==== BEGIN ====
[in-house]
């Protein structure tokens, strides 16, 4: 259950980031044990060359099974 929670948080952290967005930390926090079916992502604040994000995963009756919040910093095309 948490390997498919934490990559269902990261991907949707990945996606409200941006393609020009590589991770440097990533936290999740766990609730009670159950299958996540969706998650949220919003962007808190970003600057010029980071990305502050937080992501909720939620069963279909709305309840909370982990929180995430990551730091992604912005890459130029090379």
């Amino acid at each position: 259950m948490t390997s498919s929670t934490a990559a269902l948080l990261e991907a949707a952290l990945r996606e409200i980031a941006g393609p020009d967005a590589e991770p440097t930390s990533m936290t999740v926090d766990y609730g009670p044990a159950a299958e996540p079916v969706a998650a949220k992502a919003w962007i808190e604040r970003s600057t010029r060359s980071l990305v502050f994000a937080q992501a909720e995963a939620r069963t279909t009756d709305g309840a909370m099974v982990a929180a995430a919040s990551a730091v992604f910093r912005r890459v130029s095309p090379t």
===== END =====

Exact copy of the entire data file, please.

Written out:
[in-house]
């Protein structure tokens, strides 16, 4: 259950980031044990060359099974 929670948080952290967005930390926090079916992502604040994000995963009756919040910093095309 948490390997498919934490990559269902990261991907949707990945996606409200941006393609020009590589991770440097990533936290999740766990609730009670159950299958996540969706998650949220919003962007808190970003600057010029980071990305502050937080992501909720939620069963279909709305309840909370982990929180995430990551730091992604912005890459130029090379």
């Amino acid at each position: 259950m948490t390997s498919s929670t934490a990559a269902l948080l990261e991907a949707a952290l990945r996606e409200i980031a941006g393609p020009d967005a590589e991770p440097t930390s990533m936290t999740v926090d766990y609730g009670p044990a159950a299958e996540p079916v969706a998650a949220k992502a919003w962007i808190e604040r970003s600057t010029r060359s980071l990305v502050f994000a937080q992501a909720e995963a939620r069963t279909t009756d709305g309840a909370m099974v982990a929180a995430a919040s990551a730091v992604f910093r912005r890459v130029s095309p090379t």